Recording of QC values
It is important to record every quality control value, including those that are out of control. The object of quality control is not to produce beautiful control charts by trying to keep all results within +/- 2 SD. Five percent of control values are expected to be out of range. If quality control samples are routinely rerun until they fall within the current control limits and the outliers are not recorded, the acceptable range will become smaller each time they are recalculated. Eventually they will approach zero standard deviation and become useless and unattainable.
When an analytical run is rejected because quality control is out of acceptable limits, it is often necessary to determine if patient results reported between the last acceptable run and the rejected run need to be repeated. This decision should be based on the nature and size of the error. A 5% bias has no clinical significance for most patients, but a 25% bias is unacceptable for nearly all patients. Biases in between these extremes need to be examined on a case by case basis. If analytical errors have clinical significance, then some of the patient specimens should be re-tested, starting with the samples analyzed just before the rejected control samples.
Corrections on test results
Special Medilab software routine, supports automatic correction of all patient results of a specific test in a run, if a percentage (positive or negative) bias, is recognised.
For example, suppose all glucose results in a run had a 10% negative bias. A patient with a true blood glucose of 82 mg/dL would have been reported as 74 mg/dL. Both values are normal and the results do not need to be corrected. However, an error of this magnitude would be significant for patient samples near medical decision points such as values below 60 mg/dL, fasting glucose values near 140 mg/dL, and glucose tolerance tests near 180 mg/dL. An acceptable strategy would be to repeat patient samples that were less than 60 or greater than 140 mg/dL, starting with samples analysed just before the quality control failure. Repeat testing should be done in reverse chronological order until the new glucose results closely match the original results.
Improved Quality = Increased Productivity at Lower Cost
Laboratory Quality Assurance
The maintenance of a quality management system is crucial to a laboratory for providing the correct test results every time. Important elements of a quality management system include:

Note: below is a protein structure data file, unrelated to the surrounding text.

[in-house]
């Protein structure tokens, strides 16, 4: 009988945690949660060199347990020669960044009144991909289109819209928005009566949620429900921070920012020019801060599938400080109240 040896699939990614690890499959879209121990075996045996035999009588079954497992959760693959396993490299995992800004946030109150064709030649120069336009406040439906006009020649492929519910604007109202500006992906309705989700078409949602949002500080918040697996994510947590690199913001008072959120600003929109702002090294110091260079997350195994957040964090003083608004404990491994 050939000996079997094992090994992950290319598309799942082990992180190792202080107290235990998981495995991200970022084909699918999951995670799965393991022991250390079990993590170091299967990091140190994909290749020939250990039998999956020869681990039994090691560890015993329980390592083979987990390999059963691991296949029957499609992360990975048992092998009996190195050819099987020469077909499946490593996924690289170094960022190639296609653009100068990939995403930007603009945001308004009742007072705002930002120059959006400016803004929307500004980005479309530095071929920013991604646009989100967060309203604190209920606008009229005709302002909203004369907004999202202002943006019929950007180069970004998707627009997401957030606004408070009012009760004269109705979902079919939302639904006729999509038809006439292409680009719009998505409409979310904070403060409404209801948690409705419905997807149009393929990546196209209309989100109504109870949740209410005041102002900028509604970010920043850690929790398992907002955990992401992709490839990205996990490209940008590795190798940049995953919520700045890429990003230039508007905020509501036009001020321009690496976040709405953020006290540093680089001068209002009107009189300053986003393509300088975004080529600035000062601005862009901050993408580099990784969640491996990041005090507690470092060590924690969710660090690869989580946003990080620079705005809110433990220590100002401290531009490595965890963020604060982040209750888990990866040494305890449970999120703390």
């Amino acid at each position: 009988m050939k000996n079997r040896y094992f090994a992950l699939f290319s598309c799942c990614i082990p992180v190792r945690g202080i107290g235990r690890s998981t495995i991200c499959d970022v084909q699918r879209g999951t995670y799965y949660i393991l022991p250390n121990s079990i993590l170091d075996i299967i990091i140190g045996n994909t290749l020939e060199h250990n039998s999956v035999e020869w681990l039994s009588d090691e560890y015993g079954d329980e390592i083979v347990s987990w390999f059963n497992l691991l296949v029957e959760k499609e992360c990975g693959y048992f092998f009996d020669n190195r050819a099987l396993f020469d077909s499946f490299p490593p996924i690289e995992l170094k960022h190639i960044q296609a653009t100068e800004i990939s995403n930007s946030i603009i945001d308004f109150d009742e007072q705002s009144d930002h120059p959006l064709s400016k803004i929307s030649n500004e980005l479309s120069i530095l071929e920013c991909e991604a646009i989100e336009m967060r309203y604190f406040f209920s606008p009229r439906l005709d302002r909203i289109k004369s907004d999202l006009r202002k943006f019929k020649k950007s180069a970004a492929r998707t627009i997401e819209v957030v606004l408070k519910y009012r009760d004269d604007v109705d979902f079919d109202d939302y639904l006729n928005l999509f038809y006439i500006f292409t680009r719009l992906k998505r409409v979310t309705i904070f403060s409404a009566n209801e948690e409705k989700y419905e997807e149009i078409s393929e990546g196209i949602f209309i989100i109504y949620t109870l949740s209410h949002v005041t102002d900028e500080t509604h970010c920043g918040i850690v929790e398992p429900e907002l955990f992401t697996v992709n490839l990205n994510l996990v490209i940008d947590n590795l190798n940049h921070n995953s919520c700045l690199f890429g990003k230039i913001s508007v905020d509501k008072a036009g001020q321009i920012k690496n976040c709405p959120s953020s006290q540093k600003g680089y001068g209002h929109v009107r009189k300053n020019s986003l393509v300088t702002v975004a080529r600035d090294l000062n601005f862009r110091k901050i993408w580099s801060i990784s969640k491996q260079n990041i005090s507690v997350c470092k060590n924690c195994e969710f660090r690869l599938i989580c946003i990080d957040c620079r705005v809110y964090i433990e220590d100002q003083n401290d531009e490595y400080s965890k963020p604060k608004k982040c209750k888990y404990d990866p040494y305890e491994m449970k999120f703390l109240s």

- Internal quality control (IQC)
- External quality assessment (EQC)
- Proficiency surveillance
- Standard Operating Procedures (SOP’s)
External quality assessment
This is the evaluation by an outside agency of the performance by a number of laboratories on specially supplied samples. Analysis of performance is retrospective. The objective is to achieve between lab and between method compatibility, but this doesn’t guarantee accuracy unless the specimens have been assayed by a reference lab alongside a reference preparation of known value. Schemes are usually organised on a national or regional basis.
External quality assessment schemes
Aims to analyse the accuracy of the entire testing process from receipt of sample and testing of sample to reporting of results (also known as proficiency testing).
Quality Assurance in the laboratory is intended to ensure the reliability of the laboratory tests. The objective of quality assurance is to achieve reliable test results by Accuracy and Precision.
Accuracy refers to the closeness of the estimated value to that considered to be true. Accuracy can, as a rule, be checked only by the use of reference materials which have been assayed by reference methods.
Precision refers to the responsibility of the result, but a test can be precise without being accurate. Precision can be controlled by replicate tests and by repeated tests on previously measured specimens. And the test result or value which we get should be closer to the previous one.
Inaccuracy and/or imprecision occur as a result of using unreliable standards or reagents, incorrect instrument calibration, or poor technique, eg consistently faulty dilution or the use of a method that gives a reaction that is incomplete or not specific for the test.
This is concerned with various aspect of laboratory apart from analysis part i.e. this ensures adequate control of the pre and post analytical stages of test. It implies critical supervision of all the aspects of laboratory tests, such as:
- Sample collection
- Establishment of normal reference values.
- Maintenance and control of apparatus and instruments etc.
Improve quality – increase productivity
- Eliminating rework
- Save time
- Save labor
- Save material e.g. reagent, specimen etc.
- Patient care